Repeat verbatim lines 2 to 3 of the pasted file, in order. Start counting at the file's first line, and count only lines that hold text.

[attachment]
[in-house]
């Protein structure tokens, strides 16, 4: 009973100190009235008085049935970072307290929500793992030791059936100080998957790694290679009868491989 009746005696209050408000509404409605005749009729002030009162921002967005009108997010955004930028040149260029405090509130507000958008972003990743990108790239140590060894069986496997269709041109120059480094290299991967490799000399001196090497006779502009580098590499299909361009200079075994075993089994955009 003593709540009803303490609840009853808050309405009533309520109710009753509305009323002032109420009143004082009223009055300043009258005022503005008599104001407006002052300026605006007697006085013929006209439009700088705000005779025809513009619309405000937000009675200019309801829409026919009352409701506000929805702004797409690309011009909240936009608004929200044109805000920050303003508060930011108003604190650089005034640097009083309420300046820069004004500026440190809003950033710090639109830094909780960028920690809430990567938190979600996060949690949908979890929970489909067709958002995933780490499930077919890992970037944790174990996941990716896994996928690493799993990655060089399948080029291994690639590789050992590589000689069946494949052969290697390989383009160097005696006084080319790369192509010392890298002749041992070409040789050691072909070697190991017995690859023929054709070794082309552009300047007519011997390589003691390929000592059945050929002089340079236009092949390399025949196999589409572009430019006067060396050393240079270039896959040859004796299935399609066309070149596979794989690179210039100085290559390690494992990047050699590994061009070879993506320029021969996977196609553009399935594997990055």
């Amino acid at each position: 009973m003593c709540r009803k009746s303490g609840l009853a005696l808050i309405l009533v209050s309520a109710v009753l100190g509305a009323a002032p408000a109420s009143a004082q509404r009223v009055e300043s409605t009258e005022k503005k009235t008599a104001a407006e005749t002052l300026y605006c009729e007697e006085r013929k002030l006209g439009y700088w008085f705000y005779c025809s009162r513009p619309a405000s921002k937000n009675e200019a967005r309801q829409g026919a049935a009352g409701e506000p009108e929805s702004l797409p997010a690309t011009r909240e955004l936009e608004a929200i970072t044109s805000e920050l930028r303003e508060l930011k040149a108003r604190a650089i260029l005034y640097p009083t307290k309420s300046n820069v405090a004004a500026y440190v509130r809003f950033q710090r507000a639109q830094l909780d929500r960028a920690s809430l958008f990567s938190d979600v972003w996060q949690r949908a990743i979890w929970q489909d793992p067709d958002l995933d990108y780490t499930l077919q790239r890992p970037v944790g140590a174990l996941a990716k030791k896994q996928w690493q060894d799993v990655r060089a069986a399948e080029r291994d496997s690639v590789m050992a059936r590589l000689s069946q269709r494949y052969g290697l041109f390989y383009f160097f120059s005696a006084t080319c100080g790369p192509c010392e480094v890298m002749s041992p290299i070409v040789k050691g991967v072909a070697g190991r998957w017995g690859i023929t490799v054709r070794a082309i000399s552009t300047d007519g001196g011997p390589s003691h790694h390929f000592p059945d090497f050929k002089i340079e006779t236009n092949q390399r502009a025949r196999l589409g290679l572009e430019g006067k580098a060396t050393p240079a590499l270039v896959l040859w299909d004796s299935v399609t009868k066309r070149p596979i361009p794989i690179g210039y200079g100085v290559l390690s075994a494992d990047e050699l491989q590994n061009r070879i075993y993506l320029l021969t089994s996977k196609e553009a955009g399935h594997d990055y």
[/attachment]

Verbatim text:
């Protein structure tokens, strides 16, 4: 009973100190009235008085049935970072307290929500793992030791059936100080998957790694290679009868491989 009746005696209050408000509404409605005749009729002030009162921002967005009108997010955004930028040149260029405090509130507000958008972003990743990108790239140590060894069986496997269709041109120059480094290299991967490799000399001196090497006779502009580098590499299909361009200079075994075993089994955009 003593709540009803303490609840009853808050309405009533309520109710009753509305009323002032109420009143004082009223009055300043009258005022503005008599104001407006002052300026605006007697006085013929006209439009700088705000005779025809513009619309405000937000009675200019309801829409026919009352409701506000929805702004797409690309011009909240936009608004929200044109805000920050303003508060930011108003604190650089005034640097009083309420300046820069004004500026440190809003950033710090639109830094909780960028920690809430990567938190979600996060949690949908979890929970489909067709958002995933780490499930077919890992970037944790174990996941990716896994996928690493799993990655060089399948080029291994690639590789050992590589000689069946494949052969290697390989383009160097005696006084080319790369192509010392890298002749041992070409040789050691072909070697190991017995690859023929054709070794082309552009300047007519011997390589003691390929000592059945050929002089340079236009092949390399025949196999589409572009430019006067060396050393240079270039896959040859004796299935399609066309070149596979794989690179210039100085290559390690494992990047050699590994061009070879993506320029021969996977196609553009399935594997990055």
């Amino acid at each position: 009973m003593c709540r009803k009746s303490g609840l009853a005696l808050i309405l009533v209050s309520a109710v009753l100190g509305a009323a002032p408000a109420s009143a004082q509404r009223v009055e300043s409605t009258e005022k503005k009235t008599a104001a407006e005749t002052l300026y605006c009729e007697e006085r013929k002030l006209g439009y700088w008085f705000y005779c025809s009162r513009p619309a405000s921002k937000n009675e200019a967005r309801q829409g026919a049935a009352g409701e506000p009108e929805s702004l797409p997010a690309t011009r909240e955004l936009e608004a929200i970072t044109s805000e920050l930028r303003e508060l930011k040149a108003r604190a650089i260029l005034y640097p009083t307290k309420s300046n820069v405090a004004a500026y440190v509130r809003f950033q710090r507000a639109q830094l909780d929500r960028a920690s809430l958008f990567s938190d979600v972003w996060q949690r949908a990743i979890w929970q489909d793992p067709d958002l995933d990108y780490t499930l077919q790239r890992p970037v944790g140590a174990l996941a990716k030791k896994q996928w690493q060894d799993v990655r060089a069986a399948e080029r291994d496997s690639v590789m050992a059936r590589l000689s069946q269709r494949y052969g290697l041109f390989y383009f160097f120059s005696a006084t080319c100080g790369p192509c010392e480094v890298m002749s041992p290299i070409v040789k050691g991967v072909a070697g190991r998957w017995g690859i023929t490799v054709r070794a082309i000399s552009t300047d007519g001196g011997p390589s003691h790694h390929f000592p059945d090497f050929k002089i340079e006779t236009n092949q390399r502009a025949r196999l589409g290679l572009e430019g006067k580098a060396t050393p240079a590499l270039v896959l040859w299909d004796s299935v399609t009868k066309r070149p596979i361009p794989i690179g210039y200079g100085v290559l390690s075994a494992d990047e050699l491989q590994n061009r070879i075993y993506l320029l021969t089994s996977k196609e553009a955009g399935h594997d990055y």